See lvm.conf(5) for more information about profiles.
- Config settings for the command. These override lvm.conf settings.
The String arg uses the same format as lvm.conf,
or may use section/field syntax.
See lvm.conf(5) for more information about config.
- Set debug level. Repeat from 1 to 6 times to increase the detail of
messages sent to the log file and/or syslog (if configured).
- If set to no, the command will not attempt to use device-mapper.
For testing and debugging.
- Display help text.
- Report progress at regular intervals.
- Used to pass options for special cases to lvmlockd.
See lvmlockd(8) for more information.
- Display long help text.
- Move only the extents belonging to the named LV.
- Disable locking.
- Disables udev synchronisation. The process will not wait for notification
from udev. It will continue irrespective of any possible udev processing
in the background. Only use this if udev is not running or has rules that
ignore the devices LVM creates.
- An alias for --commandprofile or --metadataprofile, depending
on the command.
- Suppress output and log messages. Overrides --debug and --verbose.
Repeat once to also suppress any prompts with answer 'no'.
- Overrides current output format for reports which is defined globally by
the report/output_format setting in lvm.conf.
basic is the original format with columns and rows.
If there is more than one report per command, each report is prefixed
with the report name for identification. json produces report
output in JSON format. See lvmreport(7) for more information.
- Run in test mode. Commands will not update metadata.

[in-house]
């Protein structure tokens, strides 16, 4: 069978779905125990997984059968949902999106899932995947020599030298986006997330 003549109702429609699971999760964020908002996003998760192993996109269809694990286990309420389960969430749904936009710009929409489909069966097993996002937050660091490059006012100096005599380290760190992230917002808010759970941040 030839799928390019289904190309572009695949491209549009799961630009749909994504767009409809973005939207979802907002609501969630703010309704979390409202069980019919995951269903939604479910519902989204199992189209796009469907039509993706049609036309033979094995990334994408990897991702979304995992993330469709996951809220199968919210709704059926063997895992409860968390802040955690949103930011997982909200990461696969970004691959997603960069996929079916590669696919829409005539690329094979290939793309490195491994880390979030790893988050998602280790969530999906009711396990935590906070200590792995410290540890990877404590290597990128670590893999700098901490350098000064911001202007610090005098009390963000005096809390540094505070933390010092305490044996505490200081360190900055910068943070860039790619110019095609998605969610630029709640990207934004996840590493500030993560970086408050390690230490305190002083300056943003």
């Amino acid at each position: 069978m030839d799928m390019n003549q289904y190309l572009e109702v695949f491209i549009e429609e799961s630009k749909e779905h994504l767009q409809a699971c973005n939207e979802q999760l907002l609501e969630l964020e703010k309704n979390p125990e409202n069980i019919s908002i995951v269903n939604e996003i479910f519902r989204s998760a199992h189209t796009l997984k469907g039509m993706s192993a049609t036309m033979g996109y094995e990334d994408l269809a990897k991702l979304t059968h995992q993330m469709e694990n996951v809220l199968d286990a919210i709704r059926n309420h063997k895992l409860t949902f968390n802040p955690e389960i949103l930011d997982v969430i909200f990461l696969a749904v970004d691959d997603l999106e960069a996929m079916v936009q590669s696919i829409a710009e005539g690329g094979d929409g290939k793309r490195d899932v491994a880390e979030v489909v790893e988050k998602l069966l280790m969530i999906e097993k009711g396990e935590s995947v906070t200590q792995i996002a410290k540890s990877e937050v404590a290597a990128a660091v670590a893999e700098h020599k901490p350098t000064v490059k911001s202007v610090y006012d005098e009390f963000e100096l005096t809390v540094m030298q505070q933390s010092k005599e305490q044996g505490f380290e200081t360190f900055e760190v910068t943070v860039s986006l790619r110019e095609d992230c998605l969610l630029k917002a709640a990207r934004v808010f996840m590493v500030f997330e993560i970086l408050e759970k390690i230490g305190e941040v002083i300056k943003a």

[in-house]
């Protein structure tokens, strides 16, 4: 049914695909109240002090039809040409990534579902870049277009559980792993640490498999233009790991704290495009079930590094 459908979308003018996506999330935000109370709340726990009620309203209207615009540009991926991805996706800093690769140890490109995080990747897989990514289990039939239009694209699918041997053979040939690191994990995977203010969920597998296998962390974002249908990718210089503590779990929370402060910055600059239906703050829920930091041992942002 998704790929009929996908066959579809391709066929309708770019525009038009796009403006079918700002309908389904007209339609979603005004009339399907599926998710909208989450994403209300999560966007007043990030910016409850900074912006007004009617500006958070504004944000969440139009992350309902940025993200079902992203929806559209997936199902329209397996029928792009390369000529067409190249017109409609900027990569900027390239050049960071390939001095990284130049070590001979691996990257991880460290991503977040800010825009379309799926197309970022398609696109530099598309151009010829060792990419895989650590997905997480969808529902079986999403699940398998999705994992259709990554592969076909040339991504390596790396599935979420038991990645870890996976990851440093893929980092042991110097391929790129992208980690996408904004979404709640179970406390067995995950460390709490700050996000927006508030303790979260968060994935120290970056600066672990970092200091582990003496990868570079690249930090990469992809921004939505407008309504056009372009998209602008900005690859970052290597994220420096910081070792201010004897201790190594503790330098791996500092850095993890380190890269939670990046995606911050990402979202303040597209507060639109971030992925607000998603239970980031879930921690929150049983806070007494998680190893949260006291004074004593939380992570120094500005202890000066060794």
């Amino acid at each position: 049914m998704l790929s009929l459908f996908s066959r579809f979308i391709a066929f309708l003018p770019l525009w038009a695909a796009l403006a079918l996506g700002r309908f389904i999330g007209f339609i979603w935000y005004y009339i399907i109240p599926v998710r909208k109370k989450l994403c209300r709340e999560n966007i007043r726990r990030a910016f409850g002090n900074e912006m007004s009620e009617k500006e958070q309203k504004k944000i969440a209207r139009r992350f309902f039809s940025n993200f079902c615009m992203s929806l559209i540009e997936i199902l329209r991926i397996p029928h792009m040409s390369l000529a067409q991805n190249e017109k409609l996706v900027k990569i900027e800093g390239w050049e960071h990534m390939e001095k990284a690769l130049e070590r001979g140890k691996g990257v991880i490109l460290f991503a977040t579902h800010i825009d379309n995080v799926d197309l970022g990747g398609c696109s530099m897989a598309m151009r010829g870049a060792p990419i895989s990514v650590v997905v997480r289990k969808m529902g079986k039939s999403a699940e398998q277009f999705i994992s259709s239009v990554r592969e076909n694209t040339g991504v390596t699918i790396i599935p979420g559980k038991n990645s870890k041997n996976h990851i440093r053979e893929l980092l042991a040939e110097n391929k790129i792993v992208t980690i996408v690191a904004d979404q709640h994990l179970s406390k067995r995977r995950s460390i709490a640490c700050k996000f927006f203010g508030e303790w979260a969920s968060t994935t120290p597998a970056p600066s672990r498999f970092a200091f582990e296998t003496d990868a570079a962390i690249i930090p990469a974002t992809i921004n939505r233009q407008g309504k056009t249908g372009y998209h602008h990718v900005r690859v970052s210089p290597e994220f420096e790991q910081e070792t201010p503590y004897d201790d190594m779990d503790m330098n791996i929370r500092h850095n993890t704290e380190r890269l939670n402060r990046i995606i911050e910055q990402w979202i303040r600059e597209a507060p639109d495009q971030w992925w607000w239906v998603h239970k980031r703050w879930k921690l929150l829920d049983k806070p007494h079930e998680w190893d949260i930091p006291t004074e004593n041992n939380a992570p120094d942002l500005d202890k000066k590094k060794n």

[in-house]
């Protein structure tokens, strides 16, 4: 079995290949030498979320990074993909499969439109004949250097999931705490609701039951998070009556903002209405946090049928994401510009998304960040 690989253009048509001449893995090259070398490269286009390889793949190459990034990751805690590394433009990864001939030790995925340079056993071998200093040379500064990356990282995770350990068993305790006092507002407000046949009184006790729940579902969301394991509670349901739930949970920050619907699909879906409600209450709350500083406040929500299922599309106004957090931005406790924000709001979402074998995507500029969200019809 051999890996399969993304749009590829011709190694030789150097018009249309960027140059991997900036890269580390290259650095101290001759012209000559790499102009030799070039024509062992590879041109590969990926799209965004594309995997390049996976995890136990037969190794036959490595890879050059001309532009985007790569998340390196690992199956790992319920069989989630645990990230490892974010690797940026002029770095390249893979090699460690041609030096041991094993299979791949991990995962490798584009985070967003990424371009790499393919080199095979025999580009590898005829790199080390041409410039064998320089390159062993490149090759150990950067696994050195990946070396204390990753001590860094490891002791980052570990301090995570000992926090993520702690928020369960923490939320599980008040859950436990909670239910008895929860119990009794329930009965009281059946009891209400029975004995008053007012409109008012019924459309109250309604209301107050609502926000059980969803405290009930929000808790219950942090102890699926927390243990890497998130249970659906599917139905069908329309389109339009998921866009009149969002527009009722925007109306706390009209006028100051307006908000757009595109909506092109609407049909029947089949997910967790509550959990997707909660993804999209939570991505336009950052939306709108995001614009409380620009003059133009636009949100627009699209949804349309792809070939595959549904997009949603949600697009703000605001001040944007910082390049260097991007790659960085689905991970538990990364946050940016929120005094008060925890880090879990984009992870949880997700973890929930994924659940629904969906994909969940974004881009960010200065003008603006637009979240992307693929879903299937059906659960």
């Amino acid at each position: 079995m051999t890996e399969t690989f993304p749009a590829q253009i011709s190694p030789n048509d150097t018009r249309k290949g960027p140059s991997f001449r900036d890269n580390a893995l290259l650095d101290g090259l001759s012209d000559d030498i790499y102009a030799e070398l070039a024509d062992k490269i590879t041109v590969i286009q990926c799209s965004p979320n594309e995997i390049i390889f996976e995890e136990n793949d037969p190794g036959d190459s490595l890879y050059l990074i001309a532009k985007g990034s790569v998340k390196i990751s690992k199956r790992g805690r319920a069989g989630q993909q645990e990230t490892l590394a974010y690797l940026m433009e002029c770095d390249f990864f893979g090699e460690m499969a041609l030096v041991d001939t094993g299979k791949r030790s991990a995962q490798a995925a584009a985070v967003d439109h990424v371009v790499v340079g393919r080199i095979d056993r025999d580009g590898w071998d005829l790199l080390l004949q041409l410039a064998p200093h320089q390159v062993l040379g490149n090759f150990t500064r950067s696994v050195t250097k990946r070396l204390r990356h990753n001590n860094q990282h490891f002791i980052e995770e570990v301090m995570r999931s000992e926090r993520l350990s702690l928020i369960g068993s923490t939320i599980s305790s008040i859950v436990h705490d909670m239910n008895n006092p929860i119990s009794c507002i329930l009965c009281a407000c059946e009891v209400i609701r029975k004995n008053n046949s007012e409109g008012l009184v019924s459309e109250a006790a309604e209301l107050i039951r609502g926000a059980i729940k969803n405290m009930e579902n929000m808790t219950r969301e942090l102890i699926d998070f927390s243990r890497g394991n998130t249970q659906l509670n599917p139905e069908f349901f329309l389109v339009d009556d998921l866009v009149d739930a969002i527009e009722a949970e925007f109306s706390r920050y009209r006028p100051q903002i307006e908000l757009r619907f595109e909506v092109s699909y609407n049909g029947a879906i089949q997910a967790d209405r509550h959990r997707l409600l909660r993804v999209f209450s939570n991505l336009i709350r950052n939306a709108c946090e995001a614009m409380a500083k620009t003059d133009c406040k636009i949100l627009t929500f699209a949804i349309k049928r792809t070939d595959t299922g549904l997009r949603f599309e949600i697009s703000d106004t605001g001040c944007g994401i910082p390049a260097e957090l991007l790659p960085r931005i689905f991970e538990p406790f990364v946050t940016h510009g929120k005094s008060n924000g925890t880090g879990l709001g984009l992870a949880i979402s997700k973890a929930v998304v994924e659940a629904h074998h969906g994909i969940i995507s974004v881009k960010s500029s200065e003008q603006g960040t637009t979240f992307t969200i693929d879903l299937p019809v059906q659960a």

This is implemented by disabling all metadata writing but nevertheless
returning success to the calling function. This may lead to unusual
error messages in multi-stage operations if a tool relies on reading
back metadata it believes has changed but hasn't.
- Set verbose level. Repeat from 1 to 4 times to increase the detail
of messages sent to stdout and stderr.
- Display version information.
- Do not prompt for confirmation interactively but always assume the
answer yes. Use with extreme caution.
(For automatic no, see -qq.)
- Physical Volume name, a device path under /dev.
For commands managing physical extents, a PV positional arg
generally accepts a suffix indicating a range (or multiple ranges)
of physical extents (PEs). When the first PE is omitted, it defaults
to the start of the device, and when the last PE is omitted it defaults to end.
Start and end range (inclusive): PV[:PE-PE]...
Start and length range (counting from 0): PV[:PE+PE]...
- See the option description for information about the string content.
- Size is an input number that accepts an optional unit.
Input units are always treated as base two values, regardless of
capitalization, e.g. 'k' and 'K' both refer to 1024.
The default input unit is specified by letter, followed by |UNIT.
UNIT represents other possible input units: bBsSkKmMgGtTpPeE.
b|B is bytes, s|S is sectors of 512 bytes, k|K is KiB,
m|M is MiB, g|G is GiB, t|T is TiB, p|P is PiB, e|E is EiB.
(This should not be confused with the output control --units, where
capital letters mean multiple of 1000.)
(8) for information about environment variables used by lvm.